Monday, 28 April 2008

Silent Night, Deadly Night: Part 2 (1987)

"Garbage day!"

Silent Night, Deadly Night was a competent if unremarkable slasher. Apparently the sequel was intended to be more of a simple re-cut, with a few minutes of extra footage, but it ballooned into something much, much worse. I considered lumping the review of the second film in with the first, for reasons that will become clear, but it ended up too damn long, plus this film has enough koo-koo-crazy moments to deserve it's own post.

It opens with Billy's brother Ricky, who has now grown into a concrete slab of a man (Eric Freeman) being interviewed by psychiatrist Dr. Henry Bloom (James Newman). During the interview, Ricky recaps the events of the first film, a process that consists mainly of narrated footage from the first film and takes over 30 minutes.

Ricky starts with the whole Santa Claus murdering his parents story from the first film. Anticipating the audience's reaction, the psychiatrist asks how he could possibly recall events that took place when he was a newborn infant. He responds with "I was there, wasn't I?!" (he overacts so broadly that everything he says merits an exclamation point) which doesn't clarify things. To further puzzlement, he then has flashbacks to events he wasn't even present for. A few random facts have been changed for no apparent reason eg the man dressed as Santa Claus who was accidentally shot by police is now Old Man Kelsey the janitor instead of Father O'Brian.

After the first film has been thoroughly plundered of all interesting footage, Ricky starts recapping his life story post-Billy. After his brother was killed, the orphanage was shut down and Ricky was taken in by the Rosenbergs. You couldn't ask for a better family for a kid who is traumatised by Christmas, I guess. Unfortunately, Ricky also suffers from a fear of nuns (nunophobia) and goes into post-traumatic shock whenever he sees the colour red. After his step-father dies, his insanity starts bubbling to the surface. He witnesses some dude attempting (and failing) to rape some woman, so he runs the dude over about a dozen times in his own car. She thanks him, which seems like a strange reaction since she didn't seem hugely upset about his attempted rape moments before. He also murders some loan shark in an alley for some reason, impaling him with an umbrella and then opening it for the coup de grĂ¢ce.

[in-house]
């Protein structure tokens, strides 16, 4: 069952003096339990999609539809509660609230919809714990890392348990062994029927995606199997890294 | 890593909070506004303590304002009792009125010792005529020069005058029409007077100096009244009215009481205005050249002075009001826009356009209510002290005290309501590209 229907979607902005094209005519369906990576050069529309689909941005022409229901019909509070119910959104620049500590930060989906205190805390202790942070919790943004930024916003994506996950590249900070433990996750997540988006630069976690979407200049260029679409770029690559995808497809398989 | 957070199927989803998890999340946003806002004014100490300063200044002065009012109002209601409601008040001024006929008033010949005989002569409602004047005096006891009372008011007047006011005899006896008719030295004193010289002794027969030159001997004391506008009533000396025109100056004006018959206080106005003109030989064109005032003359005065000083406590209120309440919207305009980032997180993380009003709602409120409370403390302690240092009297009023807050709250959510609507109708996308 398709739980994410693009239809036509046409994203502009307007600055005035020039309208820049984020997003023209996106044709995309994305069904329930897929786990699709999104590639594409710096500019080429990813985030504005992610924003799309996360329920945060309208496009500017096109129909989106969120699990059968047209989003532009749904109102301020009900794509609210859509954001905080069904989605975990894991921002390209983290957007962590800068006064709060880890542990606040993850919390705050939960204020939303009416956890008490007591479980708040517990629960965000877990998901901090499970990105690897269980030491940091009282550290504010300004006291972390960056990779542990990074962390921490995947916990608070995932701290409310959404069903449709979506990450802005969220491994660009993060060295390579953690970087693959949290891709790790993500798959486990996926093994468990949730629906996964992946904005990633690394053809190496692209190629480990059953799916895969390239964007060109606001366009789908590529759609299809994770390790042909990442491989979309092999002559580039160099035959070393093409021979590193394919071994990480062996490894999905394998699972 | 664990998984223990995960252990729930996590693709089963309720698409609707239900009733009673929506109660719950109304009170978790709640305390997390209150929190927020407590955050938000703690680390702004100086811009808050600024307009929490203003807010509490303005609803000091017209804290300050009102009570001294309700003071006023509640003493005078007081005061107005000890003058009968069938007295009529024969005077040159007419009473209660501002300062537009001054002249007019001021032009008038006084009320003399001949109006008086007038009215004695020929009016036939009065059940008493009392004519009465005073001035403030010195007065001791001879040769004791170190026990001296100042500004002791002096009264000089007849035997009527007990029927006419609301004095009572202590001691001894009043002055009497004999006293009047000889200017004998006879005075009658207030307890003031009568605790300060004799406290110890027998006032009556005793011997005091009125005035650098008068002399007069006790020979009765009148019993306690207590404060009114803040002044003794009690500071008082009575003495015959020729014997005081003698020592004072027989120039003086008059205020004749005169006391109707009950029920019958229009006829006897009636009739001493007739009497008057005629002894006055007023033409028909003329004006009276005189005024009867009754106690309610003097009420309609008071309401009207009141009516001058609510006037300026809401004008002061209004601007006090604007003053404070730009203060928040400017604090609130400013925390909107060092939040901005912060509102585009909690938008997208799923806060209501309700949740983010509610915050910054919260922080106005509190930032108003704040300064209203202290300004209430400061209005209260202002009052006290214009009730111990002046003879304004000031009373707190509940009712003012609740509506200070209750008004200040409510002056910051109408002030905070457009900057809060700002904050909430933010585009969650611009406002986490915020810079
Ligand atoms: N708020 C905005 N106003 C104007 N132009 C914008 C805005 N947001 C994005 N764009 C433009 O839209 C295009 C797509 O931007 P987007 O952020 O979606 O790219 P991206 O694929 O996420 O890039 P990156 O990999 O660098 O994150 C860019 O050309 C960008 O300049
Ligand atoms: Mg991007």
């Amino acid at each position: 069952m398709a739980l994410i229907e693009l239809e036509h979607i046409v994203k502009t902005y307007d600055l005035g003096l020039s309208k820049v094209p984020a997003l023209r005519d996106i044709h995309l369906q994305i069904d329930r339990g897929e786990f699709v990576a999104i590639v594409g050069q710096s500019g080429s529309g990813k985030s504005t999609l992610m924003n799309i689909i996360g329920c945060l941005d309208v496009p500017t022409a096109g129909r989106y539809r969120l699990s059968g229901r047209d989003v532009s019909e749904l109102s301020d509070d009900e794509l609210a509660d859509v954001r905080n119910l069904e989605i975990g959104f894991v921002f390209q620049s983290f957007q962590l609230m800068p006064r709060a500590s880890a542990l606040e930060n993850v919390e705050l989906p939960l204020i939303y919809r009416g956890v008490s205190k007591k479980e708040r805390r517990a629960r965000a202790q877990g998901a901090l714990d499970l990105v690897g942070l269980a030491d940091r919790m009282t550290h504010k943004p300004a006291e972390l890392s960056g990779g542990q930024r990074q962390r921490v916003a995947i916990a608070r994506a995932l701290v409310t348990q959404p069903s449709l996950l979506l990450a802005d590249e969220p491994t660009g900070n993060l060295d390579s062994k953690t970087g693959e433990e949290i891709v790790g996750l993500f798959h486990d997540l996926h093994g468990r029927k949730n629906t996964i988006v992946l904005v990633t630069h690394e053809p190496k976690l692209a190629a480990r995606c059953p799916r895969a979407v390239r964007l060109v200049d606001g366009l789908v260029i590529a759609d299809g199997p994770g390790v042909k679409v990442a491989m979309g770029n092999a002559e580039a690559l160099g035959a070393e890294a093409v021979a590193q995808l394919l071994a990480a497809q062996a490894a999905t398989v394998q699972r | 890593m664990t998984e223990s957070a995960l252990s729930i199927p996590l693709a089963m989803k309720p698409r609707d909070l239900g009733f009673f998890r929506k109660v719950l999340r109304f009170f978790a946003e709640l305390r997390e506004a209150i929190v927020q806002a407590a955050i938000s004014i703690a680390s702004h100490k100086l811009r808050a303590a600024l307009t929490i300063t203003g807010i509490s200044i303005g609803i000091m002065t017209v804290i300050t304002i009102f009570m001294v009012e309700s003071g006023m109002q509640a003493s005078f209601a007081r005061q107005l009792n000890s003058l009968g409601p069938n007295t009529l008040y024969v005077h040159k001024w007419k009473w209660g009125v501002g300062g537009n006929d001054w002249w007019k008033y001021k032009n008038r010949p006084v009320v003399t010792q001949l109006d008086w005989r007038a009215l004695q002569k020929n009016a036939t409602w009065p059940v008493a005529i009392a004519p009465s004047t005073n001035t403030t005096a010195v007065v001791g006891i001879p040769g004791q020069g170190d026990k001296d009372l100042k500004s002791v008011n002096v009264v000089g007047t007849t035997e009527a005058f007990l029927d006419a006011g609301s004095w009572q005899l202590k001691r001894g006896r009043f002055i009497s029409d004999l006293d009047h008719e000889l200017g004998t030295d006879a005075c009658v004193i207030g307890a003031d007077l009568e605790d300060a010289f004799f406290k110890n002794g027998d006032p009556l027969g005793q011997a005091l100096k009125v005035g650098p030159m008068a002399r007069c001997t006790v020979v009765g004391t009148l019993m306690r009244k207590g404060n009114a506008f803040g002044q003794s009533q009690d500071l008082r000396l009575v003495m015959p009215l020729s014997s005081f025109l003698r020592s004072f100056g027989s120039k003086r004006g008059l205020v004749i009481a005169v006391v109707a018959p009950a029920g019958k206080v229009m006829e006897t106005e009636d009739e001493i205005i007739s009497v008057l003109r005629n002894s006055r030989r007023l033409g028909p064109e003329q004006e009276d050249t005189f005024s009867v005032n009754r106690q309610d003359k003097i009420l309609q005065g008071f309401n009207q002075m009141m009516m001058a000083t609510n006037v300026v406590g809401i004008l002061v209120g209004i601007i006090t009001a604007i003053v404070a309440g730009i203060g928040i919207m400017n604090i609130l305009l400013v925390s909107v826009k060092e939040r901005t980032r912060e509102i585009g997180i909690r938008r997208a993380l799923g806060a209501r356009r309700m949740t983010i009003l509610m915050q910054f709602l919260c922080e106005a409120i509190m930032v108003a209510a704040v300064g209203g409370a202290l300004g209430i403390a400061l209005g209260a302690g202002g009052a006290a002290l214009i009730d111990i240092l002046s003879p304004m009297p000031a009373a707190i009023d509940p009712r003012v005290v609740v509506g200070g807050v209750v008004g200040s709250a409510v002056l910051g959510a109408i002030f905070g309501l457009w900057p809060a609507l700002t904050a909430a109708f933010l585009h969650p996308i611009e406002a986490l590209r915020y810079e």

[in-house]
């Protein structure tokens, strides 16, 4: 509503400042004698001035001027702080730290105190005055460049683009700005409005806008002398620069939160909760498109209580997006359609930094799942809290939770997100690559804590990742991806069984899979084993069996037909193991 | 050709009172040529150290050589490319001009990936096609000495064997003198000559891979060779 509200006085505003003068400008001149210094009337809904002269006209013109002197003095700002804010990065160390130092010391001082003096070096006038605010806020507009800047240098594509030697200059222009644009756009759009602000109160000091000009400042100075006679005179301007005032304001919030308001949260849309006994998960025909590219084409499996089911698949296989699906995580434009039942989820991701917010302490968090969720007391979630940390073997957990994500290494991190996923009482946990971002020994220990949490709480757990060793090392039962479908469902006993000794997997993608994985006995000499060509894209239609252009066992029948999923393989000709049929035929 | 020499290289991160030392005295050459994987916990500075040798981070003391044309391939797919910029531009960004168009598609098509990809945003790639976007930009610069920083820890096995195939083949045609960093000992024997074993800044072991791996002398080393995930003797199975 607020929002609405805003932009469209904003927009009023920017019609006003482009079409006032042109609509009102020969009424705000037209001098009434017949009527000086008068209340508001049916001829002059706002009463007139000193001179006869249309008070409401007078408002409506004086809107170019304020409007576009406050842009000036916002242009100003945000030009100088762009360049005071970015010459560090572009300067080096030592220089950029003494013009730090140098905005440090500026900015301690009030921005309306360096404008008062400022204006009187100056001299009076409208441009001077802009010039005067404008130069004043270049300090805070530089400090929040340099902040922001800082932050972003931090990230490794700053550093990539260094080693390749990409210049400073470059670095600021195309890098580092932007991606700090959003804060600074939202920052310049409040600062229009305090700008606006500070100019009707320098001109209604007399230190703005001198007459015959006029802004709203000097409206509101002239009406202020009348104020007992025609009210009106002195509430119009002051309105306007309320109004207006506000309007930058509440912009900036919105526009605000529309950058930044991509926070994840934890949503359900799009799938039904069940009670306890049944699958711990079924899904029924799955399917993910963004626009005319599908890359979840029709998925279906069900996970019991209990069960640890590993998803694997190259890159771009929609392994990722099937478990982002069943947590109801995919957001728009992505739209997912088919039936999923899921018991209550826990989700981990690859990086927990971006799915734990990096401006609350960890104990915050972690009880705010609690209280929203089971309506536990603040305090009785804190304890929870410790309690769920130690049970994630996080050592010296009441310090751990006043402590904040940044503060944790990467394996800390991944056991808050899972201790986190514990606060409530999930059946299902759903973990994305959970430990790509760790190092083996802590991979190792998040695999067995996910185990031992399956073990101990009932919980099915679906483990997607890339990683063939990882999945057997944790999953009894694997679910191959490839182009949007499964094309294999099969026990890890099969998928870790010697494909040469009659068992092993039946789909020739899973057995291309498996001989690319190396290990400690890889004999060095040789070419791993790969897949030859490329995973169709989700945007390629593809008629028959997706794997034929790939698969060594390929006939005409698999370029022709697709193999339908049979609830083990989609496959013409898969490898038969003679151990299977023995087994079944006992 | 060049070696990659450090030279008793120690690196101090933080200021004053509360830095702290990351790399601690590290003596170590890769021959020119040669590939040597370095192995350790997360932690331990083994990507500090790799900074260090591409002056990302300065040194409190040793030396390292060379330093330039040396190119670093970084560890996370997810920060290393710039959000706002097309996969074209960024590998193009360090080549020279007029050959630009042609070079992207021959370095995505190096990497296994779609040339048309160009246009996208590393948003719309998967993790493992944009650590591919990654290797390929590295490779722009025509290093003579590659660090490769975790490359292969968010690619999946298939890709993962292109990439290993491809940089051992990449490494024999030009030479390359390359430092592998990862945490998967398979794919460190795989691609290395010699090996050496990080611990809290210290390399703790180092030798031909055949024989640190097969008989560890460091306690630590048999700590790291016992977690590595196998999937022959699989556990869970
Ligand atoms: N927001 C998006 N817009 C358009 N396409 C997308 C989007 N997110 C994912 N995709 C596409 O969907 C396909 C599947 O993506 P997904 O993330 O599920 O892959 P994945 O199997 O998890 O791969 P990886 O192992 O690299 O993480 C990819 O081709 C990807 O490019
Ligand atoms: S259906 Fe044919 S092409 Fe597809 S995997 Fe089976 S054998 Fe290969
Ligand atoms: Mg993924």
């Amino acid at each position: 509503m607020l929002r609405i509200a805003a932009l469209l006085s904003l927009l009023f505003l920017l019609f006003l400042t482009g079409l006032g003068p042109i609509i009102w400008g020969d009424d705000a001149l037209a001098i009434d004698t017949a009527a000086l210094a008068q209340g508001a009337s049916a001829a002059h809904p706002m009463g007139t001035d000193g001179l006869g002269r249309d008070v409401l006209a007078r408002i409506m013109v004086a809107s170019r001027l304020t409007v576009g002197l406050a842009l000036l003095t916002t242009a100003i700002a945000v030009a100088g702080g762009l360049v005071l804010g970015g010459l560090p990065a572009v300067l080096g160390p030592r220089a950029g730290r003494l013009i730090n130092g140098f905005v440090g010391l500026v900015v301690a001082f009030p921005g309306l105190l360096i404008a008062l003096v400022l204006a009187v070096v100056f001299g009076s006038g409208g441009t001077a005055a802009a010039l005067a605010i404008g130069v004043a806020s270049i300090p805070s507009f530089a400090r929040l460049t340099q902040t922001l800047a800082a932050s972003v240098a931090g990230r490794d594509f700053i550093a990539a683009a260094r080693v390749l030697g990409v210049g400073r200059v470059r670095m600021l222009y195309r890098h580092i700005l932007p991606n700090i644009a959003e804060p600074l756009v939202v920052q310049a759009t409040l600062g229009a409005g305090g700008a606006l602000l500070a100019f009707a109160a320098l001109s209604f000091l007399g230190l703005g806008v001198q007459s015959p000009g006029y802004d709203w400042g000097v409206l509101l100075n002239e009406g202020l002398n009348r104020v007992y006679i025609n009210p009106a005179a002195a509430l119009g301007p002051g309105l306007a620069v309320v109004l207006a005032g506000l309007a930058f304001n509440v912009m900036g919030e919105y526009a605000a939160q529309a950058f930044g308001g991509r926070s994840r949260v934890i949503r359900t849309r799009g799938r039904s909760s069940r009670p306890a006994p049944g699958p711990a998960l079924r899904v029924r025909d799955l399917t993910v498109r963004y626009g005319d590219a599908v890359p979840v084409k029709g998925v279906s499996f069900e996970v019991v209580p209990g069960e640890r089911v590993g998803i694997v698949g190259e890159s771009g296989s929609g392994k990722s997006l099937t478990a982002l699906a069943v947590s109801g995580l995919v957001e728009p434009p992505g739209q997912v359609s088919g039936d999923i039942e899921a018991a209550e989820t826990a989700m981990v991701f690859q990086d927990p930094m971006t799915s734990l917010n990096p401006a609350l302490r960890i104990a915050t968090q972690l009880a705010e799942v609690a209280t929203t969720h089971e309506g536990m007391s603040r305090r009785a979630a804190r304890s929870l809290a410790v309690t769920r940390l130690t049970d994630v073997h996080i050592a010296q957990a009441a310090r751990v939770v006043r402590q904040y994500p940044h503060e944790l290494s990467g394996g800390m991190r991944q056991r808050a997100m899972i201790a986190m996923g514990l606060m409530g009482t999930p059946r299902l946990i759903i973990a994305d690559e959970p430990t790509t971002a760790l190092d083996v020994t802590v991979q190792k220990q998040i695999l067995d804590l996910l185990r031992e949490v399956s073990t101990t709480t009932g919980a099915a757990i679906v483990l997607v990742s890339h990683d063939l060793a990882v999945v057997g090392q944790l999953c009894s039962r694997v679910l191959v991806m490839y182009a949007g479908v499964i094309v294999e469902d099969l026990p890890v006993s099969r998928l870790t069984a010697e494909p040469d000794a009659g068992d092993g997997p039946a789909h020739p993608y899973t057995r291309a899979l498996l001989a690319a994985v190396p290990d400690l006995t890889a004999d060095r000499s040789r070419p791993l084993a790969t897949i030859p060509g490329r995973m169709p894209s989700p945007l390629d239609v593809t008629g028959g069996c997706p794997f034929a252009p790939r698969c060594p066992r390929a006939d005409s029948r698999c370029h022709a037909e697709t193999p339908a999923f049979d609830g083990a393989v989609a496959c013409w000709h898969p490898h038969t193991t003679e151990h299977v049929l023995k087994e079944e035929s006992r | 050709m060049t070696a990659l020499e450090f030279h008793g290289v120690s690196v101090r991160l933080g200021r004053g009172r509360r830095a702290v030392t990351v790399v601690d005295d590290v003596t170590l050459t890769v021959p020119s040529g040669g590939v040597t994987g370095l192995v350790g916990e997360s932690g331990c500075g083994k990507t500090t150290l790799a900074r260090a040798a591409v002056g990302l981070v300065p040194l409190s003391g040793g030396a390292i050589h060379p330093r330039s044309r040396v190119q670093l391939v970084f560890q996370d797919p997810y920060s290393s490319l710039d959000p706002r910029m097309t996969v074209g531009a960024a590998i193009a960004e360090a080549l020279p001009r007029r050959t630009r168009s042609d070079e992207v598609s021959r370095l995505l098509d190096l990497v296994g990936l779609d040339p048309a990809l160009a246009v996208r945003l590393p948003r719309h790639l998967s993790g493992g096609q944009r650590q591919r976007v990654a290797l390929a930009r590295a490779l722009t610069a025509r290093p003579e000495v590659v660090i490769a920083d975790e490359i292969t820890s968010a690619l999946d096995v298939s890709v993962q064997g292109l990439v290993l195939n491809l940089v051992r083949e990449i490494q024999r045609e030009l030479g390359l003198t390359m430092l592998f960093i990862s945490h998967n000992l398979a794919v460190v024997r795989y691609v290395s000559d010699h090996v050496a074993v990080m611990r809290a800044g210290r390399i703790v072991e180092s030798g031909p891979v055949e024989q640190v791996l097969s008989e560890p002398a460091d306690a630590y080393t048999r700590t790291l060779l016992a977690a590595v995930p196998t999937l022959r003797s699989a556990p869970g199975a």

One day while heading, I assume, to a 50s themed costume party, some girl Jennifer (Elizabeth Kaitan) backs into his motorcycle, prompting girlish giggles and the beginnings of a relationship. Ricky manages to keep his murderous urges under wraps at first, until some noisy jerk at a movie theater tips him over the edge. He murders the guy right there in the theater (nobody notices, or if they do then they don't care). It should be noted that they are there watching Silent Night, Deadly Night, which brings up all kinds of logical paradoxes I don't even want to think about.

While Ricky is busy murdering, Jennifer is harassed by Chip, some preppy asshole ex-boyfriend with terrible bleached hair. During a walk through a suburban neighbourhood they run into Chip again, and after a brief argument Rick electrocutes him with jumper leads until his eyes explode. Afterwards his girlfriend gets mouthy so he strangles her with a car aerial. This prompts the appearance of the most unprofessional cop ever. Stealing his gun and killing him, Ricky goes on a rampage, shooting everybody he comes across. He hilariously shouts "Garbage day!" before gunning down a fellow holding a garbage can. He also shoots a car in the radiator which causes it to flip over (props to the stunt double who stood mere centimeters from the flipping vehicle) and explode in an impressive fireball. Cornered by cops, he attempts suicide but finds himself out of ammunition.

Thus ends his series of flashbacks. Having murdered the psychiatrist, he escapes from the mental facility with the aim of killing the Mother Superior. She is a little worse for wear after the first film. She has had a stroke which has left one side of her face a morass of scar tissue as well as turning her into a completely different actor (Jean Miller). She has retired and lives alone but she still wears her habit. I guess old habits are hard to... oh, fuck it. Somehow Ricky tracks her down and starts chasing her around her house. At one point she is dumped from her wheelchair and tossed down the stairs. Not only is she okay, but apparently she keeps a spare wheelchair downstairs for just such an occasion! Anyway, Sister Mary shows up with a policeman but are they too late to save the Mother Superior? Yes, yes they are. Ricky gets blasted through a window by gunfire, but lest we think a sequel is an impossibility, he pops his eyes open just before the credits roll.

If the 30 minutes of recycled footage wasn't enough to sink the film, Eric Freeman's performance doesn't just sink it, it blows the sunken wreck to pieces with a depth charge. He snarls every line as if someone were holding a gun to his head shouting "Crazier! CRAZIER!" Maybe that's how director Lee Harry works, I don't know. Although it ruins the film as horror, his delivery of some of the lines is comedy gold. Probably not funny enough to sit through the film, though.

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